Eye For Film >> Movies >> Bliss! (2016) Film Review
Reviewed by: Angus Wolfe Murray
Trouble at 't mill with the rent, the Social and an abusive husband. Dysfunction in South Shields? Hardly blissful.
This could be Ken Loach country, but it's not. This is Tasha's story. She's the eldest - lanky, teenage, dour and difficult.
Same old, you might think. Kids these days... blah!
It's not like that. Her mum was one of those party girls, spoiled rotten by the fellas when she was young, when she had ambitions to be a singer, a star, attracted, as so often happens, to the bad boys, and she now works behind the bar in a club, married to Charlie who beats her up and scares the kids, drinking too much, not sleeping, not coping.
Tasha discovers that Charlie is not her dad. Apparently her dad is a Norwegian, called The Viking. Her mum can't remember his real name. Tasha and her younger sister run away and are picked up by the police. Tasha won't speak, won't tell them her name, won't tell them anything. They call the Social and the girls escape and go home.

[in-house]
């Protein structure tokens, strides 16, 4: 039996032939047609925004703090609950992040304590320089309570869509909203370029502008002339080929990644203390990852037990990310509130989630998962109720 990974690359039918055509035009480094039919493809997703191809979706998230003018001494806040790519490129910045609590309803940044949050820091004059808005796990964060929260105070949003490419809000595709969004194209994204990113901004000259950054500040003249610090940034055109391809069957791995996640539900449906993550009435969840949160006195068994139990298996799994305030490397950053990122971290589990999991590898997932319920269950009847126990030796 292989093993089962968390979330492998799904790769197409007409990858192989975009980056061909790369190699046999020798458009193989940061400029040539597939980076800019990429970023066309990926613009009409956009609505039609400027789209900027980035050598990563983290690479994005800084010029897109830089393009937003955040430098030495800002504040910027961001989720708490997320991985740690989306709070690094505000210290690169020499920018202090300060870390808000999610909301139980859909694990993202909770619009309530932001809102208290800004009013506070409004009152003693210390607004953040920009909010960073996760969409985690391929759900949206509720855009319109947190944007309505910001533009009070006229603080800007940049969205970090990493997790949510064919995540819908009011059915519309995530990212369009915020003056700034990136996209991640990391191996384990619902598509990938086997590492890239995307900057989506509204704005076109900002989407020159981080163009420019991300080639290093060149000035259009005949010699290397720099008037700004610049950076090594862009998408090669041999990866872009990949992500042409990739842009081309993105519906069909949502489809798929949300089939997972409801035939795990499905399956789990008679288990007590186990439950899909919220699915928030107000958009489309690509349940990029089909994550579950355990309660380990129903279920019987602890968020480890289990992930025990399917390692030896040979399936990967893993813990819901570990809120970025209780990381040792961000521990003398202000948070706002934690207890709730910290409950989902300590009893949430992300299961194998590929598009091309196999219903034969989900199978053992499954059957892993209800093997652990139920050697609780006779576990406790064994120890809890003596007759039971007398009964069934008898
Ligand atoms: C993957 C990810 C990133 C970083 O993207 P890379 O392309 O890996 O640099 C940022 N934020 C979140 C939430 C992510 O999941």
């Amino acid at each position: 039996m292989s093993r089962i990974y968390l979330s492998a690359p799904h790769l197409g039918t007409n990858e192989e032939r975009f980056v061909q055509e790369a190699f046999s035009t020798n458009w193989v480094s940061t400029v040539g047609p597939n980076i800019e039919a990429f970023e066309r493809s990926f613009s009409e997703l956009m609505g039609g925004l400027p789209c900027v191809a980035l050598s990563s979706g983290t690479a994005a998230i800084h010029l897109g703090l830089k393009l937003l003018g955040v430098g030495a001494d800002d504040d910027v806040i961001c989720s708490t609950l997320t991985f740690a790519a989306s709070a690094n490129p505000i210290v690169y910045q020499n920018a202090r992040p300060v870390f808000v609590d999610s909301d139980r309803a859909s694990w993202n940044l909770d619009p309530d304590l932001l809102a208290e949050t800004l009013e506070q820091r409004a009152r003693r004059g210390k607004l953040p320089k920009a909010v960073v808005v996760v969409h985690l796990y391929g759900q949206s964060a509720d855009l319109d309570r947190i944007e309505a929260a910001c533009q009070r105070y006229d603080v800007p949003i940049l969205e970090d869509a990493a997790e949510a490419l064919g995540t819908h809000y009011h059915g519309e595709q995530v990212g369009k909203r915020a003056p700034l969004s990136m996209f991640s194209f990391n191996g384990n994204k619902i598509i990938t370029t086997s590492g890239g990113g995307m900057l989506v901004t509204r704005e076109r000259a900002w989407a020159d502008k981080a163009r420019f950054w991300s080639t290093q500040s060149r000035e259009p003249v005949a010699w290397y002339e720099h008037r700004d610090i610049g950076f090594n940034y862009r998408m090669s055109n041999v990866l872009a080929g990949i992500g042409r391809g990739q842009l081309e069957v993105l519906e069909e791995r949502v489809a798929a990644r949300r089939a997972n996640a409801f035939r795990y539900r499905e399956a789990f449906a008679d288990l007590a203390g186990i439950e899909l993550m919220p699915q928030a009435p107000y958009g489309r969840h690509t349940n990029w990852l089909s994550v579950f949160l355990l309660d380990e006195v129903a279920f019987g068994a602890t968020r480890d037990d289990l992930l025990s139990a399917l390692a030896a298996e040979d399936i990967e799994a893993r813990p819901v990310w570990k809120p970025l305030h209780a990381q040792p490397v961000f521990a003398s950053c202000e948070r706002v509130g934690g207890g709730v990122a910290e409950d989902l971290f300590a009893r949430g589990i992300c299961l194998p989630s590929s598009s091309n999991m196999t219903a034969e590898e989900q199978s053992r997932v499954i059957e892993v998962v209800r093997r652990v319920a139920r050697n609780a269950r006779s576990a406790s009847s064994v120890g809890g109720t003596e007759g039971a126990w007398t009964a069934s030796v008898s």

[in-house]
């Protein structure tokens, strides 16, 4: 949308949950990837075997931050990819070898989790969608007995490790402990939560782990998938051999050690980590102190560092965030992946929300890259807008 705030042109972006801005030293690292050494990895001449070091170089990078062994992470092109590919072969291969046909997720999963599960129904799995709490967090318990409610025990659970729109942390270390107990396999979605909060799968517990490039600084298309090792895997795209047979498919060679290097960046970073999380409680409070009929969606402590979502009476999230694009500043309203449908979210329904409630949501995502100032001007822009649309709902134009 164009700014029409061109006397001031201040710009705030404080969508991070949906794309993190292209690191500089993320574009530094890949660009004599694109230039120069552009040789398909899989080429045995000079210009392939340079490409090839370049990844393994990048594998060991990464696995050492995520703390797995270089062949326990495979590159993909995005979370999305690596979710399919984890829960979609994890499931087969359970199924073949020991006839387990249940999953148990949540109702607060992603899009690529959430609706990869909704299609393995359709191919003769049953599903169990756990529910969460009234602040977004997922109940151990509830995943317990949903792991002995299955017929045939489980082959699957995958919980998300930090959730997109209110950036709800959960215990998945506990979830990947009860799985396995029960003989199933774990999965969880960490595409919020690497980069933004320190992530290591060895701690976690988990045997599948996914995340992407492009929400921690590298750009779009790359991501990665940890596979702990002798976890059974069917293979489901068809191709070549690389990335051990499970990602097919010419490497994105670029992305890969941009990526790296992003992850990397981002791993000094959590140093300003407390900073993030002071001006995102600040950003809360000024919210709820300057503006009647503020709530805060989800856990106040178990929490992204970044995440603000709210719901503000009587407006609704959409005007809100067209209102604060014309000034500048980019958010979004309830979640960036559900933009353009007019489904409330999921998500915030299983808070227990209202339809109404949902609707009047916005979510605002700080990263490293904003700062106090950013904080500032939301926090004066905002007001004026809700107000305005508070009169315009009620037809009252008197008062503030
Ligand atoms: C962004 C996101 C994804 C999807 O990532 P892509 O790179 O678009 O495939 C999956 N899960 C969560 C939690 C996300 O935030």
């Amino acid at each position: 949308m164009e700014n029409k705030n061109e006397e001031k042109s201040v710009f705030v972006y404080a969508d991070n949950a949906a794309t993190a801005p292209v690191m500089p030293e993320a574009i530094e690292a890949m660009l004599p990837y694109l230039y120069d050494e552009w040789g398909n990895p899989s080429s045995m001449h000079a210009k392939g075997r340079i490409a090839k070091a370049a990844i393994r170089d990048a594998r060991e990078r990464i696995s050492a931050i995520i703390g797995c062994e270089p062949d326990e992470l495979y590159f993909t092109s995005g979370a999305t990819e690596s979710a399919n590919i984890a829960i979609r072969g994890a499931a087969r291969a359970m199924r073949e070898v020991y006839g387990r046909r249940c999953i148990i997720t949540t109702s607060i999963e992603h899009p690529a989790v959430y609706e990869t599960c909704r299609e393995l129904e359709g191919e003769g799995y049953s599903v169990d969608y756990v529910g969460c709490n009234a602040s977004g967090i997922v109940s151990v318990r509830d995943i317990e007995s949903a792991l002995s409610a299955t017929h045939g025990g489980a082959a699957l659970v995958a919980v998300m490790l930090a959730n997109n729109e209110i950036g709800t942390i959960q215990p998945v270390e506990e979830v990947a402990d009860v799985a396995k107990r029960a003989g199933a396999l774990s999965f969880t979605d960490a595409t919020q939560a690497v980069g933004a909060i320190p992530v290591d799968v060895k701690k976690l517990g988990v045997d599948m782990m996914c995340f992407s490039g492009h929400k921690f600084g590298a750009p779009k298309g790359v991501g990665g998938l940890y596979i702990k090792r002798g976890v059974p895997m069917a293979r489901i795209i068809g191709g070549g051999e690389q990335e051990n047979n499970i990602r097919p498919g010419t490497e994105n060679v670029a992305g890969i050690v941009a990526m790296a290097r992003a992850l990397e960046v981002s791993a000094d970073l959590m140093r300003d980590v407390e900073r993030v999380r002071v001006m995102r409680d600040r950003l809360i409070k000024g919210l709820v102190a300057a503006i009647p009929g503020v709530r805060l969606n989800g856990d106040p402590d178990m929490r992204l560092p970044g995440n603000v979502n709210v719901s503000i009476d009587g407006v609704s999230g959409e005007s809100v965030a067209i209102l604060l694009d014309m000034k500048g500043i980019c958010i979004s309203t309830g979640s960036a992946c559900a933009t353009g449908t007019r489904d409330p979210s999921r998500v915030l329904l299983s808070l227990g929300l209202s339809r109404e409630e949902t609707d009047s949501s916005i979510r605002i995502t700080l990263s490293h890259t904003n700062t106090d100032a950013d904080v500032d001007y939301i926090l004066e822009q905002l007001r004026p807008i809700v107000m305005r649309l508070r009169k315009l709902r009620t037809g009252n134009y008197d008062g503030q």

The next chapter is Norway, the search, the adventure, the pain of not knowing, Tasha on her own, scamming her way, slipping between the cracks, accepting the help of strangers, looking for The Viking.
As a debut feature film from director Rita Osei, Bliss! has ambition and courage. So much depends on Freya Park's performance as Tasha. She achieves something many young actors would be afraid to try. She makes herself unattractive, accentuating the anger against authority, refusing to play by the rules, avoiding sympathy by shutting it out. She gives subtle hints of Tasha's vulnerability while presenting a harsher attitude. It is a considerable achievement.
The plot runs dry. The scenes in Norway look as if they have been approved officially by the tourist office. Everyone is so nice and the end, with its eulogy to family, feels a little too good for a film with bleeding knuckles.Reviewed on: 18 Jun 2016